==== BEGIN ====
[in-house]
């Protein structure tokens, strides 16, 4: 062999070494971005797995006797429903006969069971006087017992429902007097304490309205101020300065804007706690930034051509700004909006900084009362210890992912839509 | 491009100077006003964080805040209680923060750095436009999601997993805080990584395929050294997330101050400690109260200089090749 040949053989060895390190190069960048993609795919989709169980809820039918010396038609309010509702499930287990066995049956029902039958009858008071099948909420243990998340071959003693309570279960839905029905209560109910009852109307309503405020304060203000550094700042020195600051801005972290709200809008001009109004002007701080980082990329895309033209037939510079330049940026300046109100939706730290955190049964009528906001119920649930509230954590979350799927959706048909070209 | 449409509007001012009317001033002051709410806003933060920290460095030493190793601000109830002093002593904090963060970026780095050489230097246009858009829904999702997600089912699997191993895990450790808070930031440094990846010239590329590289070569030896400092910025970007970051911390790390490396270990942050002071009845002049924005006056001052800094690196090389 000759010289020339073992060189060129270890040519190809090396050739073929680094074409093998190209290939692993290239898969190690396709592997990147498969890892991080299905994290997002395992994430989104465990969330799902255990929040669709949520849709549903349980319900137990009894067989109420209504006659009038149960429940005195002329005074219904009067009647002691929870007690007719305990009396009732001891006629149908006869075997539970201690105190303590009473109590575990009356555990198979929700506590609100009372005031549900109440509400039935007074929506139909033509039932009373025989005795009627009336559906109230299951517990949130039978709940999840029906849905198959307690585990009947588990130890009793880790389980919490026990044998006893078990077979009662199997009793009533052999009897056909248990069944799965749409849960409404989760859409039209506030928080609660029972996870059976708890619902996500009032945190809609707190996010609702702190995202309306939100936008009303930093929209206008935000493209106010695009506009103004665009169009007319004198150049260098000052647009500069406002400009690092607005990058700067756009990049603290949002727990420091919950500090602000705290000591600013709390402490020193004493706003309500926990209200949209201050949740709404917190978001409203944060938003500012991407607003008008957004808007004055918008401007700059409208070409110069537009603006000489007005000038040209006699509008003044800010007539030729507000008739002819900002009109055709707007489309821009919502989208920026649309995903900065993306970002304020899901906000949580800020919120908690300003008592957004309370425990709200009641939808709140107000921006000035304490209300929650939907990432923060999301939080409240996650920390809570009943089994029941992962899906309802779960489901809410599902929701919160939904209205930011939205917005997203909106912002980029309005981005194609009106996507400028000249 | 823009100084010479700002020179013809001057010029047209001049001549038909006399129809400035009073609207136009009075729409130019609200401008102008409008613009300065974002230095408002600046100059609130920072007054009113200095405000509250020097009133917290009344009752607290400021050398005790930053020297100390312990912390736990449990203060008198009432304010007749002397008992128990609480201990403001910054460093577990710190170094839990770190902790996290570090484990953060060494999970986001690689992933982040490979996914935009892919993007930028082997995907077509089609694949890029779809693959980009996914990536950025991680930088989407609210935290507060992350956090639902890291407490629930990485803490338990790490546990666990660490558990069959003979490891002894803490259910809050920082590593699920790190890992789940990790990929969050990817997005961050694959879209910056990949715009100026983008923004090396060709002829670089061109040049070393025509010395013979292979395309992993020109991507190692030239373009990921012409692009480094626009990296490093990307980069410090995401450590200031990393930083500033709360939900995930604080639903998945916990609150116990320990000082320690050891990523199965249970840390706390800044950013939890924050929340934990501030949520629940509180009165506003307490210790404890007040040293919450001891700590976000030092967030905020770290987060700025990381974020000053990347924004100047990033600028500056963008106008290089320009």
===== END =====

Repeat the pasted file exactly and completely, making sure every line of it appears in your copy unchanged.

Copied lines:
[in-house]
């Protein structure tokens, strides 16, 4: 062999070494971005797995006797429903006969069971006087017992429902007097304490309205101020300065804007706690930034051509700004909006900084009362210890992912839509 | 491009100077006003964080805040209680923060750095436009999601997993805080990584395929050294997330101050400690109260200089090749 040949053989060895390190190069960048993609795919989709169980809820039918010396038609309010509702499930287990066995049956029902039958009858008071099948909420243990998340071959003693309570279960839905029905209560109910009852109307309503405020304060203000550094700042020195600051801005972290709200809008001009109004002007701080980082990329895309033209037939510079330049940026300046109100939706730290955190049964009528906001119920649930509230954590979350799927959706048909070209 | 449409509007001012009317001033002051709410806003933060920290460095030493190793601000109830002093002593904090963060970026780095050489230097246009858009829904999702997600089912699997191993895990450790808070930031440094990846010239590329590289070569030896400092910025970007970051911390790390490396270990942050002071009845002049924005006056001052800094690196090389 000759010289020339073992060189060129270890040519190809090396050739073929680094074409093998190209290939692993290239898969190690396709592997990147498969890892991080299905994290997002395992994430989104465990969330799902255990929040669709949520849709549903349980319900137990009894067989109420209504006659009038149960429940005195002329005074219904009067009647002691929870007690007719305990009396009732001891006629149908006869075997539970201690105190303590009473109590575990009356555990198979929700506590609100009372005031549900109440509400039935007074929506139909033509039932009373025989005795009627009336559906109230299951517990949130039978709940999840029906849905198959307690585990009947588990130890009793880790389980919490026990044998006893078990077979009662199997009793009533052999009897056909248990069944799965749409849960409404989760859409039209506030928080609660029972996870059976708890619902996500009032945190809609707190996010609702702190995202309306939100936008009303930093929209206008935000493209106010695009506009103004665009169009007319004198150049260098000052647009500069406002400009690092607005990058700067756009990049603290949002727990420091919950500090602000705290000591600013709390402490020193004493706003309500926990209200949209201050949740709404917190978001409203944060938003500012991407607003008008957004808007004055918008401007700059409208070409110069537009603006000489007005000038040209006699509008003044800010007539030729507000008739002819900002009109055709707007489309821009919502989208920026649309995903900065993306970002304020899901906000949580800020919120908690300003008592957004309370425990709200009641939808709140107000921006000035304490209300929650939907990432923060999301939080409240996650920390809570009943089994029941992962899906309802779960489901809410599902929701919160939904209205930011939205917005997203909106912002980029309005981005194609009106996507400028000249 | 823009100084010479700002020179013809001057010029047209001049001549038909006399129809400035009073609207136009009075729409130019609200401008102008409008613009300065974002230095408002600046100059609130920072007054009113200095405000509250020097009133917290009344009752607290400021050398005790930053020297100390312990912390736990449990203060008198009432304010007749002397008992128990609480201990403001910054460093577990710190170094839990770190902790996290570090484990953060060494999970986001690689992933982040490979996914935009892919993007930028082997995907077509089609694949890029779809693959980009996914990536950025991680930088989407609210935290507060992350956090639902890291407490629930990485803490338990790490546990666990660490558990069959003979490891002894803490259910809050920082590593699920790190890992789940990790990929969050990817997005961050694959879209910056990949715009100026983008923004090396060709002829670089061109040049070393025509010395013979292979395309992993020109991507190692030239373009990921012409692009480094626009990296490093990307980069410090995401450590200031990393930083500033709360939900995930604080639903998945916990609150116990320990000082320690050891990523199965249970840390706390800044950013939890924050929340934990501030949520629940509180009165506003307490210790404890007040040293919450001891700590976000030092967030905020770290987060700025990381974020000053990347924004100047990033600028500056963008106008290089320009």